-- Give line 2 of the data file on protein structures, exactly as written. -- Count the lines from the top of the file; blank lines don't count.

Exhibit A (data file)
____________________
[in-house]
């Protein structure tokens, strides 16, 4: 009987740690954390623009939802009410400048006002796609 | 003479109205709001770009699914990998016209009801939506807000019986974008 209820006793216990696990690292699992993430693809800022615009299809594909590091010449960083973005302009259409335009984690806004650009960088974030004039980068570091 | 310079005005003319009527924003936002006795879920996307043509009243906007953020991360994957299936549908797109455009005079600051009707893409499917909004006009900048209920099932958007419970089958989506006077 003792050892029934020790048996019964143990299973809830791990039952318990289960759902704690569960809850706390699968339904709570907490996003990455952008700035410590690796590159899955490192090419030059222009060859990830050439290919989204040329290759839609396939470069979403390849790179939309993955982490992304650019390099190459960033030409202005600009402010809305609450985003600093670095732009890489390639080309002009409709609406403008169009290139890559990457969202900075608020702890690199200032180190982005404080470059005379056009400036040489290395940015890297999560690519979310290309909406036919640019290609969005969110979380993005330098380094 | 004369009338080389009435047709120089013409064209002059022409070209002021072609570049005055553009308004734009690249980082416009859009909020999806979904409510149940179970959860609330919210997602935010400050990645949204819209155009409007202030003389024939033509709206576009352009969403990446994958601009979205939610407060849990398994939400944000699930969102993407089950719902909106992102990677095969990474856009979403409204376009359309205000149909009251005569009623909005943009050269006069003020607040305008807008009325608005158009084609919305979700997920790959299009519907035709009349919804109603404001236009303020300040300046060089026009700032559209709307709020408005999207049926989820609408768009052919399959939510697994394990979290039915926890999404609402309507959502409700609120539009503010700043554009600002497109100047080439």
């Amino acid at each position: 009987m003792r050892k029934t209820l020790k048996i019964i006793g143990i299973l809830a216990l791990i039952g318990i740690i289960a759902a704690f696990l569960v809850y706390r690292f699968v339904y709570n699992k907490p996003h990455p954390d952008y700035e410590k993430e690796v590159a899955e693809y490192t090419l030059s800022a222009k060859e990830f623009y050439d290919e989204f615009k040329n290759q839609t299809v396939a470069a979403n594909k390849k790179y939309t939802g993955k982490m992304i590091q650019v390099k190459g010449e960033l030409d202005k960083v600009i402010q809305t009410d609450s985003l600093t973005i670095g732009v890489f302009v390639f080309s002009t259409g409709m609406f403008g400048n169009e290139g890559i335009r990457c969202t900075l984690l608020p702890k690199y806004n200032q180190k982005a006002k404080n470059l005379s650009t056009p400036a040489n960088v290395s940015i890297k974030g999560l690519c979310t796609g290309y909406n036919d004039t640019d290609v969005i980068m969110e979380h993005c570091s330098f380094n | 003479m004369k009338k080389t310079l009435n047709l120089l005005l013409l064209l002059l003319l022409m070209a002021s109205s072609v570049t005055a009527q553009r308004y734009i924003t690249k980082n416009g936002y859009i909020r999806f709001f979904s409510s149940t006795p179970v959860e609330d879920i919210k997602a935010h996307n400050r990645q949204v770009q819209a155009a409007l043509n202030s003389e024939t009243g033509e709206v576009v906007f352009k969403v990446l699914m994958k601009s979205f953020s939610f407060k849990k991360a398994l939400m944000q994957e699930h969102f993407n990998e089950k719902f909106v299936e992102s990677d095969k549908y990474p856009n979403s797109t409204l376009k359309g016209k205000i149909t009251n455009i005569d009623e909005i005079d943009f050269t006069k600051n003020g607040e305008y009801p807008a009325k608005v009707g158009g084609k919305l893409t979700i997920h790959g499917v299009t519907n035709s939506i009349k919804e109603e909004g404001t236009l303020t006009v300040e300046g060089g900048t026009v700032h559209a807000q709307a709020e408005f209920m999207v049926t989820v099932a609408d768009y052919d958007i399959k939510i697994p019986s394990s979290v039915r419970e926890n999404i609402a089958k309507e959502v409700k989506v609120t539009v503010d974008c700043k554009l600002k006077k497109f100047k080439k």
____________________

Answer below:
């Protein structure tokens, strides 16, 4: 009987740690954390623009939802009410400048006002796609 | 003479109205709001770009699914990998016209009801939506807000019986974008 209820006793216990696990690292699992993430693809800022615009299809594909590091010449960083973005302009259409335009984690806004650009960088974030004039980068570091 | 310079005005003319009527924003936002006795879920996307043509009243906007953020991360994957299936549908797109455009005079600051009707893409499917909004006009900048209920099932958007419970089958989506006077 003792050892029934020790048996019964143990299973809830791990039952318990289960759902704690569960809850706390699968339904709570907490996003990455952008700035410590690796590159899955490192090419030059222009060859990830050439290919989204040329290759839609396939470069979403390849790179939309993955982490992304650019390099190459960033030409202005600009402010809305609450985003600093670095732009890489390639080309002009409709609406403008169009290139890559990457969202900075608020702890690199200032180190982005404080470059005379056009400036040489290395940015890297999560690519979310290309909406036919640019290609969005969110979380993005330098380094 | 004369009338080389009435047709120089013409064209002059022409070209002021072609570049005055553009308004734009690249980082416009859009909020999806979904409510149940179970959860609330919210997602935010400050990645949204819209155009409007202030003389024939033509709206576009352009969403990446994958601009979205939610407060849990398994939400944000699930969102993407089950719902909106992102990677095969990474856009979403409204376009359309205000149909009251005569009623909005943009050269006069003020607040305008807008009325608005158009084609919305979700997920790959299009519907035709009349919804109603404001236009303020300040300046060089026009700032559209709307709020408005999207049926989820609408768009052919399959939510697994394990979290039915926890999404609402309507959502409700609120539009503010700043554009600002497109100047080439």